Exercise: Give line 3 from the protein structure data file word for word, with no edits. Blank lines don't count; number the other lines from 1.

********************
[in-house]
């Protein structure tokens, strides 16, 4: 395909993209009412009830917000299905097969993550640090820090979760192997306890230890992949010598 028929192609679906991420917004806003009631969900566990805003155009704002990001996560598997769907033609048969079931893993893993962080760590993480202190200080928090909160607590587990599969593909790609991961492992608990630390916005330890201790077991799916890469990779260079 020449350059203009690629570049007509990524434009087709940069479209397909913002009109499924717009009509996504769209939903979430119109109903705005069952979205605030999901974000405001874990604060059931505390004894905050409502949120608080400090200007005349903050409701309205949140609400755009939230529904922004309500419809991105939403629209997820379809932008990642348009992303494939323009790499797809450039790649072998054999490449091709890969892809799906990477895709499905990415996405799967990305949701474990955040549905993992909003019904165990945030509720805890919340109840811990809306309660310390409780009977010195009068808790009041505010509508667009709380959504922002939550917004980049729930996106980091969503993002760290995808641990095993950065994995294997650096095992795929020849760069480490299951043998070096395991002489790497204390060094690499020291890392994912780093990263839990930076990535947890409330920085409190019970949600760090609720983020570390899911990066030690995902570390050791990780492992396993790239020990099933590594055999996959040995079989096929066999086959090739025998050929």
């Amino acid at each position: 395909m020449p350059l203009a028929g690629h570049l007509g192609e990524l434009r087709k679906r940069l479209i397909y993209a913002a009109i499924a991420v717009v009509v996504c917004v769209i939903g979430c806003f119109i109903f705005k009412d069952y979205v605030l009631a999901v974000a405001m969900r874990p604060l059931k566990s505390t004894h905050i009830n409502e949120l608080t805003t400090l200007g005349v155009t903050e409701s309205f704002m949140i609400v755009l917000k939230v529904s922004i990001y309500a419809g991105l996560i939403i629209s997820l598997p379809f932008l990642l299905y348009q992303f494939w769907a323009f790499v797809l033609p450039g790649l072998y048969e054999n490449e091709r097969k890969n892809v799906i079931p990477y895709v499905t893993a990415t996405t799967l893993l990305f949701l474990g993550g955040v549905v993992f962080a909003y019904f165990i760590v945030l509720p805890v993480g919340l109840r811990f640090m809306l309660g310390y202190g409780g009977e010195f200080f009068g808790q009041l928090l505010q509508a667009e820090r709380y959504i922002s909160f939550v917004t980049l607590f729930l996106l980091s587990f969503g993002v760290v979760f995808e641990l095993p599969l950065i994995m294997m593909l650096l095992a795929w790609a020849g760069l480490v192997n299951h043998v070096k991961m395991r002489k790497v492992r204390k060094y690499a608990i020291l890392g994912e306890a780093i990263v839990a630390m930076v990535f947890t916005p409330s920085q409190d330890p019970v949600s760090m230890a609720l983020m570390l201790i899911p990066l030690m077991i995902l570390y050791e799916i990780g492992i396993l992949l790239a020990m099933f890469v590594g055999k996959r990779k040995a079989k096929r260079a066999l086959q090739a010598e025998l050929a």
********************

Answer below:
């Amino acid at each position: 395909m020449p350059l203009a028929g690629h570049l007509g192609e990524l434009r087709k679906r940069l479209i397909y993209a913002a009109i499924a991420v717009v009509v996504c917004v769209i939903g979430c806003f119109i109903f705005k009412d069952y979205v605030l009631a999901v974000a405001m969900r874990p604060l059931k566990s505390t004894h905050i009830n409502e949120l608080t805003t400090l200007g005349v155009t903050e409701s309205f704002m949140i609400v755009l917000k939230v529904s922004i990001y309500a419809g991105l996560i939403i629209s997820l598997p379809f932008l990642l299905y348009q992303f494939w769907a323009f790499v797809l033609p450039g790649l072998y048969e054999n490449e091709r097969k890969n892809v799906i079931p990477y895709v499905t893993a990415t996405t799967l893993l990305f949701l474990g993550g955040v549905v993992f962080a909003y019904f165990i760590v945030l509720p805890v993480g919340l109840r811990f640090m809306l309660g310390y202190g409780g009977e010195f200080f009068g808790q009041l928090l505010q509508a667009e820090r709380y959504i922002s909160f939550v917004t980049l607590f729930l996106l980091s587990f969503g993002v760290v979760f995808e641990l095993p599969l950065i994995m294997m593909l650096l095992a795929w790609a020849g760069l480490v192997n299951h043998v070096k991961m395991r002489k790497v492992r204390k060094y690499a608990i020291l890392g994912e306890a780093i990263v839990a630390m930076v990535f947890t916005p409330s920085q409190d330890p019970v949600s760090m230890a609720l983020m570390l201790i899911p990066l030690m077991i995902l570390y050791e799916i990780g492992i396993l992949l790239a020990m099933f890469v590594g055999k996959r990779k040995a079989k096929r260079a066999l086959q090739a010598e025998l050929a």